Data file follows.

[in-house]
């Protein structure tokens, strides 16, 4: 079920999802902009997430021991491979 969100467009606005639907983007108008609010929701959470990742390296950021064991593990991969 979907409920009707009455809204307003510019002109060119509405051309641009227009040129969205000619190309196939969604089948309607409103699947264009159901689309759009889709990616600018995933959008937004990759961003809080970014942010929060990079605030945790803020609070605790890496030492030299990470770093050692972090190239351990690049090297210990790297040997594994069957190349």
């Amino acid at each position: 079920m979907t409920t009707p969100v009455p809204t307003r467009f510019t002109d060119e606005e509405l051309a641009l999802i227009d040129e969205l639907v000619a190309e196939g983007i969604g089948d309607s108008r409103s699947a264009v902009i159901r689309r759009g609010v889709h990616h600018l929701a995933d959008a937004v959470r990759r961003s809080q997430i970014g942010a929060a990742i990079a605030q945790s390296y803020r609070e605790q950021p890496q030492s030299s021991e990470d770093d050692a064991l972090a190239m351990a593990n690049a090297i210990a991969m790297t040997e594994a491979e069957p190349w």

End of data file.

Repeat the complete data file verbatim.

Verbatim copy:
[in-house]
């Protein structure tokens, strides 16, 4: 079920999802902009997430021991491979 969100467009606005639907983007108008609010929701959470990742390296950021064991593990991969 979907409920009707009455809204307003510019002109060119509405051309641009227009040129969205000619190309196939969604089948309607409103699947264009159901689309759009889709990616600018995933959008937004990759961003809080970014942010929060990079605030945790803020609070605790890496030492030299990470770093050692972090190239351990690049090297210990790297040997594994069957190349």
């Amino acid at each position: 079920m979907t409920t009707p969100v009455p809204t307003r467009f510019t002109d060119e606005e509405l051309a641009l999802i227009d040129e969205l639907v000619a190309e196939g983007i969604g089948d309607s108008r409103s699947a264009v902009i159901r689309r759009g609010v889709h990616h600018l929701a995933d959008a937004v959470r990759r961003s809080q997430i970014g942010a929060a990742i990079a605030q945790s390296y803020r609070e605790q950021p890496q030492s030299s021991e990470d770093d050692a064991l972090a190239m351990a593990n690049a090297i210990a991969m790297t040997e594994a491979e069957p190349w």